Politics with Pavlinec: Abortion in the United States

Not many political issues wrench the heart in the US. We argue on issues ranging from taxation to environmental policy. However, abortion is one of those few strenuous issues that deeply affects us all. Having said that, it seems that only two diametrically opposed sides exist, morally and policy-wise. People are painted as baby killers or as people suppressing women through reproduction. Many moderate Americans avoid discussing the issue. Why bother? The tensions immediately manifest into painful arguments that leave people frustrated, with seemingly no progress achieved.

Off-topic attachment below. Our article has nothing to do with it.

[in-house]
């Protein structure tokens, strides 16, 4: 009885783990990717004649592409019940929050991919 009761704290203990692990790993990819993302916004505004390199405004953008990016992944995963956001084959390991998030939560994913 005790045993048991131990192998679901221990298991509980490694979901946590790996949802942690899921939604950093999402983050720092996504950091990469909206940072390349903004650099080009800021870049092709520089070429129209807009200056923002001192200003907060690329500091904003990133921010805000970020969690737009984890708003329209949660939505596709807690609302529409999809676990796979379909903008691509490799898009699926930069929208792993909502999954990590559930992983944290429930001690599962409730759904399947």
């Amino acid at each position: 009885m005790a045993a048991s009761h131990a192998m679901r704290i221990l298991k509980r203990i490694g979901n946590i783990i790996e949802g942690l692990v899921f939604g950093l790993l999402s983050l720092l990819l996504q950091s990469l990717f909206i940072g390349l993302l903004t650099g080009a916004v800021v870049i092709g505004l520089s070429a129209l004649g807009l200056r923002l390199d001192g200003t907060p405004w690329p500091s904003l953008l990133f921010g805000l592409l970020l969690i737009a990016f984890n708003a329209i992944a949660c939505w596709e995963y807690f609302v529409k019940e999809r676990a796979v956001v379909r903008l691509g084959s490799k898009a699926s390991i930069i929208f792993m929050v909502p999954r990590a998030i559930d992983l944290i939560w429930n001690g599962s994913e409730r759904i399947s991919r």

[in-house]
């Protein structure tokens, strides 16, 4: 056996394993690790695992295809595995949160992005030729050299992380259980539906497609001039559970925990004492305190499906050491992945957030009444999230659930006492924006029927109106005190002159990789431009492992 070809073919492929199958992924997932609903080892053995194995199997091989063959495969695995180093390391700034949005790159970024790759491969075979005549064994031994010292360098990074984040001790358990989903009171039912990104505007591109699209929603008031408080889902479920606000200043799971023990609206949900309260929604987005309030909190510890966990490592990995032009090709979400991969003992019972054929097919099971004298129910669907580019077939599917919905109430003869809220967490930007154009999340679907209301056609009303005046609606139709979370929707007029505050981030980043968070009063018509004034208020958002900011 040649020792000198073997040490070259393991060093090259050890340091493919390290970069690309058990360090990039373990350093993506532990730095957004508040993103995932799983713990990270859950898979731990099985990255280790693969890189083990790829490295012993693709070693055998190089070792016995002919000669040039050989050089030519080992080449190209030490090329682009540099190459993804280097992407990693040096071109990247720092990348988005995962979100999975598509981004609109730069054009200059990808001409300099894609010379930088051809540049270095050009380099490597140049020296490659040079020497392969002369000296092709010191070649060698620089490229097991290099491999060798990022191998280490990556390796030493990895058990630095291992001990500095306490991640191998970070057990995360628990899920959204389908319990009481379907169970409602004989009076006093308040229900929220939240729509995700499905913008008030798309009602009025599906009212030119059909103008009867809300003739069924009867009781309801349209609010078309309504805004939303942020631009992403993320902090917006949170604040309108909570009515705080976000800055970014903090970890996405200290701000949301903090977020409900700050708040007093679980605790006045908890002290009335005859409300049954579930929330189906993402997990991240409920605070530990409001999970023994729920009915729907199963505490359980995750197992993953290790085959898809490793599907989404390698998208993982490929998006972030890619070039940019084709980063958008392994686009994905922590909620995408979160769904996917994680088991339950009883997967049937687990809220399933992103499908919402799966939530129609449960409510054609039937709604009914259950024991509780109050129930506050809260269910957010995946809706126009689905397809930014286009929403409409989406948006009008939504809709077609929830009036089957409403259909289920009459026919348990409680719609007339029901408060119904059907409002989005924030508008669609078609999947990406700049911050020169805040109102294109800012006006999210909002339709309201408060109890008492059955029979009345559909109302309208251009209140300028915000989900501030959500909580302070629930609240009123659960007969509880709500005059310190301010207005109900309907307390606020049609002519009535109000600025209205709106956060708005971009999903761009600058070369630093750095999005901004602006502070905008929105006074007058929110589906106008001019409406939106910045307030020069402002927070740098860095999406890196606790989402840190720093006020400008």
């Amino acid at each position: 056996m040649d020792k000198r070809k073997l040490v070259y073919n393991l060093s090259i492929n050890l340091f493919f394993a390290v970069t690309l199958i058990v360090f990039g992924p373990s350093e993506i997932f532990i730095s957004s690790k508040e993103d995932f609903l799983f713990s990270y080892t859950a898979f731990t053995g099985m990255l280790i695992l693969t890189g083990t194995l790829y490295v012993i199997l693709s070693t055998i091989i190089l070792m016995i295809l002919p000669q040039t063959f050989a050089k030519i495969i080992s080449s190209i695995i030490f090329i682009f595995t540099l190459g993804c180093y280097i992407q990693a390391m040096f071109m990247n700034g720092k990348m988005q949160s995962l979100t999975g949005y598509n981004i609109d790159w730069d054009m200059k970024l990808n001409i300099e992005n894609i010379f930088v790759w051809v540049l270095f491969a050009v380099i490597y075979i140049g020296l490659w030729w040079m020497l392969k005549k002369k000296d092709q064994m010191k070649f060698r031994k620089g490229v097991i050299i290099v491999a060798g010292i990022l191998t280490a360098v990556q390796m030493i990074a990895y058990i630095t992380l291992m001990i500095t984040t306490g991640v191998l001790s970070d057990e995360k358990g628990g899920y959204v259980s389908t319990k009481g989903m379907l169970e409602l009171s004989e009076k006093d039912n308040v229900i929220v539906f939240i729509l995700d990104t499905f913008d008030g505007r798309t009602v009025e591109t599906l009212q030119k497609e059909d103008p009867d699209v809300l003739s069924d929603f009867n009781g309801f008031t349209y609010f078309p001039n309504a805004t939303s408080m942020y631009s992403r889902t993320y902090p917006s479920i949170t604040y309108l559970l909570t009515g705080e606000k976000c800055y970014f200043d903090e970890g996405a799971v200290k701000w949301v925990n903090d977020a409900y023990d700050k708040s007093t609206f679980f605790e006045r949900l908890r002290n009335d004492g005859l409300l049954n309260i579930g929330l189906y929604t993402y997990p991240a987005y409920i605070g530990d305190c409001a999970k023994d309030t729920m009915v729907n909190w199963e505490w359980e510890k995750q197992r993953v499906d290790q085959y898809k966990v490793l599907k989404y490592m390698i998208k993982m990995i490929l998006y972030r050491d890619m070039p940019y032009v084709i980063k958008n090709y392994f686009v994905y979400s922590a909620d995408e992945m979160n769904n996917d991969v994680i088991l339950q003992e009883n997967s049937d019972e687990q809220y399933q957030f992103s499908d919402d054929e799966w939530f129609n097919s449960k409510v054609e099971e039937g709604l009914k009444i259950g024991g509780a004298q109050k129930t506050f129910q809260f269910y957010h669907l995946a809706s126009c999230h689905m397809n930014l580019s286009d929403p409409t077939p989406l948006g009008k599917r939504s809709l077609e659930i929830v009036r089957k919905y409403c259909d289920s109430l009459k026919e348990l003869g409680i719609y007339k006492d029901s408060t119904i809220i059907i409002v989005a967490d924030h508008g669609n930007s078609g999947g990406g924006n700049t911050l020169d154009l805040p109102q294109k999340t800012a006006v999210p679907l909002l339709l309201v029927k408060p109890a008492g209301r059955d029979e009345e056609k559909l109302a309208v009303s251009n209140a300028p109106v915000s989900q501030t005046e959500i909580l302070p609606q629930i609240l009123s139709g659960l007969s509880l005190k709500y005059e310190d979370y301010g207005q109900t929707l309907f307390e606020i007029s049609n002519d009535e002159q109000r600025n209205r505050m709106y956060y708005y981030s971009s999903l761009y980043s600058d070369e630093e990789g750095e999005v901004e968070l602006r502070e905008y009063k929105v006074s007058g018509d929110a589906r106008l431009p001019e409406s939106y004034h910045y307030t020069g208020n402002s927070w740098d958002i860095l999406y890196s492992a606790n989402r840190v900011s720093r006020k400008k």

Pro-choice activists believe full life does not start until actual birth. Potential life may start at the fertilization of the egg, but determining when pregnancy begins is a better question. Further, a woman is fundamentally oppressed if she is denied the basic right to make decisions for herself and her family”. This is further compounded by the fact men do not face the same physical consequences of pregnancy, women face the full corporal responsibility. Therefore, abortions and women’s reproductive rights are inseparably tied. Women should be able to decide what happens to their bodies, no one else. The government should not be allowed to control women’s bodies.